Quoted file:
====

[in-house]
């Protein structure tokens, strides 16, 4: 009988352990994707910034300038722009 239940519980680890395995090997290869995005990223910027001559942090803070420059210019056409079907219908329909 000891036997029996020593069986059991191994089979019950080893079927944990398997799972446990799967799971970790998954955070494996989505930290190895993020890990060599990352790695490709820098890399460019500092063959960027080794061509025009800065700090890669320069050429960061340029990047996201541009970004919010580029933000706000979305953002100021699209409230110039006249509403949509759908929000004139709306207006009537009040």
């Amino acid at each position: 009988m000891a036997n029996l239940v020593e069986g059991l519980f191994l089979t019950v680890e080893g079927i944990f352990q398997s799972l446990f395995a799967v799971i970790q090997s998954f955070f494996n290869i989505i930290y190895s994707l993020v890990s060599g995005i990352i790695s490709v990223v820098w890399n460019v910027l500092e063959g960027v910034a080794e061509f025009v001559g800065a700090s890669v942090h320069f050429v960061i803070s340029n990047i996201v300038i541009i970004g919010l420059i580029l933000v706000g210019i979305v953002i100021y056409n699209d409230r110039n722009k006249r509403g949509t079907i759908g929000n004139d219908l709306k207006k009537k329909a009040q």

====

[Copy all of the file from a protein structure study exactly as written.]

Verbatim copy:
[in-house]
């Protein structure tokens, strides 16, 4: 009988352990994707910034300038722009 239940519980680890395995090997290869995005990223910027001559942090803070420059210019056409079907219908329909 000891036997029996020593069986059991191994089979019950080893079927944990398997799972446990799967799971970790998954955070494996989505930290190895993020890990060599990352790695490709820098890399460019500092063959960027080794061509025009800065700090890669320069050429960061340029990047996201541009970004919010580029933000706000979305953002100021699209409230110039006249509403949509759908929000004139709306207006009537009040």
């Amino acid at each position: 009988m000891a036997n029996l239940v020593e069986g059991l519980f191994l089979t019950v680890e080893g079927i944990f352990q398997s799972l446990f395995a799967v799971i970790q090997s998954f955070f494996n290869i989505i930290y190895s994707l993020v890990s060599g995005i990352i790695s490709v990223v820098w890399n460019v910027l500092e063959g960027v910034a080794e061509f025009v001559g800065a700090s890669v942090h320069f050429v960061i803070s340029n990047i996201v300038i541009i970004g919010l420059i580029l933000v706000g210019i979305v953002i100021y056409n699209d409230r110039n722009k006249r509403g949509t079907i759908g929000n004139d219908l709306k207006k009537k329909a009040q």